As the nation’s residential real estate market begins to ascend out of its valley of economic despair, some are suggesting we may be fast approaching a new national crisis: a housing shortage.

With fewer than 400,000 new households formed in 2009 — as opposed to the historical annual average of 1.3 million — development of new homes will need to keep up with the demand that could potentially arise as the job market rebounds and members of Generation Y begin entering their property-buying years — now through 2020. [For more information on housing construction trends, see the June 2010 first tuesday Market Chart, CA single- and multi-family housing starts; for more information on first-time homebuyers and the population, see the February 2010 first tuesday Market Chart, First-time homebuyers and new housing.]

The nation’s population has continued to grow during this economic crisis — California’s present annual population growth exceeds 400,000 — but many developers have gone out of business, as is always the case in housing recessions. Population growth and a lack of builders paired together could potentially bolster demand for new housing while preventing the means to supply enough housing to meet that demand.

first tuesday take: The reason why construction starts have been so low is that demand is simply not there. What’s more, the housing market in California was drastically overbuilt due to those who bought new homes in the 2000s and have since lost them in foreclosure — with another 400,000 expected foreclosures to occur by the end of 2013.

With the collapse of the housing bubble in 2007, people were rendered unable (read: unemployed) or unwilling (read: informed of risks) to enter into purchases and mortgages.  Further diminishing future demand for new homes is the continuous decline of homeownership in California. From the artificially induced homeownership statistic of 59% in 2006, to the current 56% — which is expected to fall below the 55% seen in the ‘80s and ‘90s — and to a bottom rate of 50%.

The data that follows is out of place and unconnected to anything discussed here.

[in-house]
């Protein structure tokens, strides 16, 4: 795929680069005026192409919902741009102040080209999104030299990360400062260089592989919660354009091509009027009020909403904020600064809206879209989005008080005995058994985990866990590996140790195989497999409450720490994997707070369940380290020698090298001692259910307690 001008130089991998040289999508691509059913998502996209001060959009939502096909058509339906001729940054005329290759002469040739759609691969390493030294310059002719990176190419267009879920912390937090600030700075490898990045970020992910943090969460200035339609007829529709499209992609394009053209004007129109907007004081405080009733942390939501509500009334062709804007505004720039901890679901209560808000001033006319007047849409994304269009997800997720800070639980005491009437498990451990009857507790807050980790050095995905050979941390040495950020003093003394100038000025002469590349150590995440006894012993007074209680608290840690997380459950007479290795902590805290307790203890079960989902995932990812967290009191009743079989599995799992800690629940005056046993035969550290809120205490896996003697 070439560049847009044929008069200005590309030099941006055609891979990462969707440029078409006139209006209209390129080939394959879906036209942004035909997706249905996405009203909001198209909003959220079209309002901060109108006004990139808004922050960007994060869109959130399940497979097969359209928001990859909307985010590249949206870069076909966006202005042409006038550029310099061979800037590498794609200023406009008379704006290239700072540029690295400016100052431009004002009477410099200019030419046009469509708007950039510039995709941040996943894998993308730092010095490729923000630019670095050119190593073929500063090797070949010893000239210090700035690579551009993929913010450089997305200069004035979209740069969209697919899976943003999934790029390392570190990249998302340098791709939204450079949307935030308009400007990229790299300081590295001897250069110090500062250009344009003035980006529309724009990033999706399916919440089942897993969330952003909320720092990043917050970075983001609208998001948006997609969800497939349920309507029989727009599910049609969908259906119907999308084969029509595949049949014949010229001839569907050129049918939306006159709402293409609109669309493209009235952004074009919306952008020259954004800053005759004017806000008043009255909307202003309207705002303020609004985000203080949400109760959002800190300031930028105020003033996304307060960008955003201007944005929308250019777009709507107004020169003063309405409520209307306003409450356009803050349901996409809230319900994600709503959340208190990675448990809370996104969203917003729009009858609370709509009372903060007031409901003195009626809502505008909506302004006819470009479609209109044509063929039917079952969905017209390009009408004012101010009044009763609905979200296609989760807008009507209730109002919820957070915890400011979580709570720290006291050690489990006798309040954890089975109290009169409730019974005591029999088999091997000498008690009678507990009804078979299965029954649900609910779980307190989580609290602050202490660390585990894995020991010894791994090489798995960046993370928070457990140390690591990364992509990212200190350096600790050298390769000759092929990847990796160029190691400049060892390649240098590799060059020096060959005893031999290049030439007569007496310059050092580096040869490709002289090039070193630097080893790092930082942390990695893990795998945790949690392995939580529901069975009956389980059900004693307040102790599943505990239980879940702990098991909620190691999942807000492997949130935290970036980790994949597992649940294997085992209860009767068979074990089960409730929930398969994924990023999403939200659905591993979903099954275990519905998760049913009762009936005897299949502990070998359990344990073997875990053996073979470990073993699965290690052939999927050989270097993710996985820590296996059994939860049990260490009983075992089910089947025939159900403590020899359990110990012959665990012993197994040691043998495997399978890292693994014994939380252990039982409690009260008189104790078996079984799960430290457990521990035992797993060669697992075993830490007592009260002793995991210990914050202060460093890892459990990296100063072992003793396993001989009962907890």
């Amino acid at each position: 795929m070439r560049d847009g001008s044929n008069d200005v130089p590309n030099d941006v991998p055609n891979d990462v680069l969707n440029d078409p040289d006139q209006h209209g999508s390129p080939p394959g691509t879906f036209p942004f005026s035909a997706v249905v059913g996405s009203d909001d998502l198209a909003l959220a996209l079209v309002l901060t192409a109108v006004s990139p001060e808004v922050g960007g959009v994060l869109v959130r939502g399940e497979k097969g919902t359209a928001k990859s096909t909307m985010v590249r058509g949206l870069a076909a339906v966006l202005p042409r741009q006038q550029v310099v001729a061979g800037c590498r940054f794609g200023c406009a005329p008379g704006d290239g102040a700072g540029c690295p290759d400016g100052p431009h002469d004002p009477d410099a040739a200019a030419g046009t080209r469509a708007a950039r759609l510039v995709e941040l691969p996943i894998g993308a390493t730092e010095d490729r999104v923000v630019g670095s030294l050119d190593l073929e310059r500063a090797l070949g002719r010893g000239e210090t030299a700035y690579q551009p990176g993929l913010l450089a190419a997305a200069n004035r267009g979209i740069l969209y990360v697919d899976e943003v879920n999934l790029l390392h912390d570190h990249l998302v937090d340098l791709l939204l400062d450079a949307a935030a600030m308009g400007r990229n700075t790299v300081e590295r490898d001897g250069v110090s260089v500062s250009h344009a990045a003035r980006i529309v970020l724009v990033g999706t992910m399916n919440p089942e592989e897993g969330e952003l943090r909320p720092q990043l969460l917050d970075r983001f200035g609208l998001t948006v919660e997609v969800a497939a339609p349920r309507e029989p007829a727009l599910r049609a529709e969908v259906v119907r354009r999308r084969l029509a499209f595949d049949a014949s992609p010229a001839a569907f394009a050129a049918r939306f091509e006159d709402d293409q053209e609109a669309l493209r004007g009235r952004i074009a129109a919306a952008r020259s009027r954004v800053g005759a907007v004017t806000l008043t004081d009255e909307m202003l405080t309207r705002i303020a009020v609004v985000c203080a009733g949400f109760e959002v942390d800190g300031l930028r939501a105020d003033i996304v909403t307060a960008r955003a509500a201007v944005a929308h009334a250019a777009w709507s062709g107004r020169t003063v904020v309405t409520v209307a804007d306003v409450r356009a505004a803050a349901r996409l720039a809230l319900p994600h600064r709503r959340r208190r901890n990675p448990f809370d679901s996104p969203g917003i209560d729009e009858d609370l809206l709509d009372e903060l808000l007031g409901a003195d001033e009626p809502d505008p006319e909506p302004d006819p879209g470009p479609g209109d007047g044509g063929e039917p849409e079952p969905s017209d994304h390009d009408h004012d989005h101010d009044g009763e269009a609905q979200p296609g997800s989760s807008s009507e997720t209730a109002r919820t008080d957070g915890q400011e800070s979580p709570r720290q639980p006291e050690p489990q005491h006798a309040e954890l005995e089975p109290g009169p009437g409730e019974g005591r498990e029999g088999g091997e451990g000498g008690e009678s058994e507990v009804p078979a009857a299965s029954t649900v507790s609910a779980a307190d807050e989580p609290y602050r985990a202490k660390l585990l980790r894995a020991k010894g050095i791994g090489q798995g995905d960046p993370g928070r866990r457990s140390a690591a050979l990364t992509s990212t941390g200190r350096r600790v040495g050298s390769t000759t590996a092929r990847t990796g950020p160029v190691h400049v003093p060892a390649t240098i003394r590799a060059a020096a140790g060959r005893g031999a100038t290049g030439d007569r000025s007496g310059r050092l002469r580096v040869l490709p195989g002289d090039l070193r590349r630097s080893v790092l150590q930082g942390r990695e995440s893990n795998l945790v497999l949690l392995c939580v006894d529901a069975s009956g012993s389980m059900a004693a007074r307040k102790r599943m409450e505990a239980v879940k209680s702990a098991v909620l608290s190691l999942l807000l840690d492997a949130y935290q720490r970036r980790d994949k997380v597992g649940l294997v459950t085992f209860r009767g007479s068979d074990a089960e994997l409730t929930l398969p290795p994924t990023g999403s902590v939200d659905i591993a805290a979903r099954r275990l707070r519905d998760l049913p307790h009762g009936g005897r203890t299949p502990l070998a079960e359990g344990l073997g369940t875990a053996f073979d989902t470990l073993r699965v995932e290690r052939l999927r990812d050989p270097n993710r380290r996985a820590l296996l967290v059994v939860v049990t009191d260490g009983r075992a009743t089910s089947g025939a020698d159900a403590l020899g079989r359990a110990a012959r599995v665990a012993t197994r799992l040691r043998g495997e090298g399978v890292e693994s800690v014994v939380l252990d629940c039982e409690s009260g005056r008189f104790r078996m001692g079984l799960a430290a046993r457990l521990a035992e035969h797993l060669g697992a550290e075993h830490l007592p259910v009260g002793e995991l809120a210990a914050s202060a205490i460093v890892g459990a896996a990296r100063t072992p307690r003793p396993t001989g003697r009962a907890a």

However, as the California economy picks back up, so will home construction. Until Californians take a different view of cities and the opportunities they offer professionally, culturally and socially, they will head for suburbia, despite the suburb’s cost in time, energy consumption, and stress due to living where they do not work. [For more information on the benefits cities can provide, see the June 2010 first tuesday article, The plight of California to be solved by… cities?]

Let California also not forget about the shadow inventory underlying the massive delinqencies, increasing strategic defaults and unmarketed real estate owned (REO) properties. As buyers become more financially able (read: acquire a buildup of savings) to qualify to borrow and demand rises for homes, banks will complete foreclosures and release the shadow inventory.

The massive mortgage delinquencies in California will eventually be processed as foreclosures which will result in an abundance of single-family residences (SFRs) — not a shortage. This shadow inventory will probably take us into 2015 when we will have regained most (but not all) of the jobs we had at the peak of employment in November 2007. [For more information on the shadow inventory, see the March 2010 first tuesday article, Where have all the REOs gone?]

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